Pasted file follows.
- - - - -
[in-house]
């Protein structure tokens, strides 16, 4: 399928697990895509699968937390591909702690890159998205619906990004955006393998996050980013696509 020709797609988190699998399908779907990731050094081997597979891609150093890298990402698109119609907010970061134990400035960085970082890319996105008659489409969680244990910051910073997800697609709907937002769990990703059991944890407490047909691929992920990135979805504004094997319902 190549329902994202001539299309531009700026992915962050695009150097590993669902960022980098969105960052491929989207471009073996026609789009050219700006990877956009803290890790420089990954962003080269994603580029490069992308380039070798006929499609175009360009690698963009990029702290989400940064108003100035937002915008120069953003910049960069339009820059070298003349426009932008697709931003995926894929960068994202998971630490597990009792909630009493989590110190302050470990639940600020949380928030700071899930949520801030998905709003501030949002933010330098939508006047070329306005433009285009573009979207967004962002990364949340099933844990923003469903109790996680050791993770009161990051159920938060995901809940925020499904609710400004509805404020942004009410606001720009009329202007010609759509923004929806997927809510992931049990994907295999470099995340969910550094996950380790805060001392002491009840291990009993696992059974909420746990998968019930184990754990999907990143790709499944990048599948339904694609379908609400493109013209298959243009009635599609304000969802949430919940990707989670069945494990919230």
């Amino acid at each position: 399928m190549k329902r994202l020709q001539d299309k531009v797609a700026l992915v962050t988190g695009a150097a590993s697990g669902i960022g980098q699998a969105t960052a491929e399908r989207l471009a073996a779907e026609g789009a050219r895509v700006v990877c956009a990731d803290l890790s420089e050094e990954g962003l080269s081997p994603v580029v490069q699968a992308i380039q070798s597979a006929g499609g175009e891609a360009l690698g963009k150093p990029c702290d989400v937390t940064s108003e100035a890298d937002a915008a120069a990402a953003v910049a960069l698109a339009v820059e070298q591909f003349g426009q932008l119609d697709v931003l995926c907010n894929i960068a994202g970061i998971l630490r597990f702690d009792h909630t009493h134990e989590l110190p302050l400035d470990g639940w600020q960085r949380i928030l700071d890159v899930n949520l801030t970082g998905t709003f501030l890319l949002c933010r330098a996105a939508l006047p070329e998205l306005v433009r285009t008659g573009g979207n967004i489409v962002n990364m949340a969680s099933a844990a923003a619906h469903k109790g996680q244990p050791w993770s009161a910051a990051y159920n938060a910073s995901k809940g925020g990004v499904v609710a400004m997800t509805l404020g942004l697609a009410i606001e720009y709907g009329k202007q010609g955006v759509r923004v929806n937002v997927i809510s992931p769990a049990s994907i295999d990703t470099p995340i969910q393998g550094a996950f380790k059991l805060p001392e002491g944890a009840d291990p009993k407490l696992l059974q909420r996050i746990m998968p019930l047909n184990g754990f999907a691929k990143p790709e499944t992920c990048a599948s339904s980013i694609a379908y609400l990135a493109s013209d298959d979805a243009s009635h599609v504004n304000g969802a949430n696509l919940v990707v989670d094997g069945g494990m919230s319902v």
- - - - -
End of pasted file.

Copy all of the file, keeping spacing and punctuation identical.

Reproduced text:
[in-house]
């Protein structure tokens, strides 16, 4: 399928697990895509699968937390591909702690890159998205619906990004955006393998996050980013696509 020709797609988190699998399908779907990731050094081997597979891609150093890298990402698109119609907010970061134990400035960085970082890319996105008659489409969680244990910051910073997800697609709907937002769990990703059991944890407490047909691929992920990135979805504004094997319902 190549329902994202001539299309531009700026992915962050695009150097590993669902960022980098969105960052491929989207471009073996026609789009050219700006990877956009803290890790420089990954962003080269994603580029490069992308380039070798006929499609175009360009690698963009990029702290989400940064108003100035937002915008120069953003910049960069339009820059070298003349426009932008697709931003995926894929960068994202998971630490597990009792909630009493989590110190302050470990639940600020949380928030700071899930949520801030998905709003501030949002933010330098939508006047070329306005433009285009573009979207967004962002990364949340099933844990923003469903109790996680050791993770009161990051159920938060995901809940925020499904609710400004509805404020942004009410606001720009009329202007010609759509923004929806997927809510992931049990994907295999470099995340969910550094996950380790805060001392002491009840291990009993696992059974909420746990998968019930184990754990999907990143790709499944990048599948339904694609379908609400493109013209298959243009009635599609304000969802949430919940990707989670069945494990919230």
């Amino acid at each position: 399928m190549k329902r994202l020709q001539d299309k531009v797609a700026l992915v962050t988190g695009a150097a590993s697990g669902i960022g980098q699998a969105t960052a491929e399908r989207l471009a073996a779907e026609g789009a050219r895509v700006v990877c956009a990731d803290l890790s420089e050094e990954g962003l080269s081997p994603v580029v490069q699968a992308i380039q070798s597979a006929g499609g175009e891609a360009l690698g963009k150093p990029c702290d989400v937390t940064s108003e100035a890298d937002a915008a120069a990402a953003v910049a960069l698109a339009v820059e070298q591909f003349g426009q932008l119609d697709v931003l995926c907010n894929i960068a994202g970061i998971l630490r597990f702690d009792h909630t009493h134990e989590l110190p302050l400035d470990g639940w600020q960085r949380i928030l700071d890159v899930n949520l801030t970082g998905t709003f501030l890319l949002c933010r330098a996105a939508l006047p070329e998205l306005v433009r285009t008659g573009g979207n967004i489409v962002n990364m949340a969680s099933a844990a923003a619906h469903k109790g996680q244990p050791w993770s009161a910051a990051y159920n938060a910073s995901k809940g925020g990004v499904v609710a400004m997800t509805l404020g942004l697609a009410i606001e720009y709907g009329k202007q010609g955006v759509r923004v929806n937002v997927i809510s992931p769990a049990s994907i295999d990703t470099p995340i969910q393998g550094a996950f380790k059991l805060p001392e002491g944890a009840d291990p009993k407490l696992l059974q909420r996050i746990m998968p019930l047909n184990g754990f999907a691929k990143p790709e499944t992920c990048a599948s339904s980013i694609a379908y609400l990135a493109s013209d298959d979805a243009s009635h599609v504004n304000g969802a949430n696509l919940v990707v989670d094997g069945g494990m919230s319902v």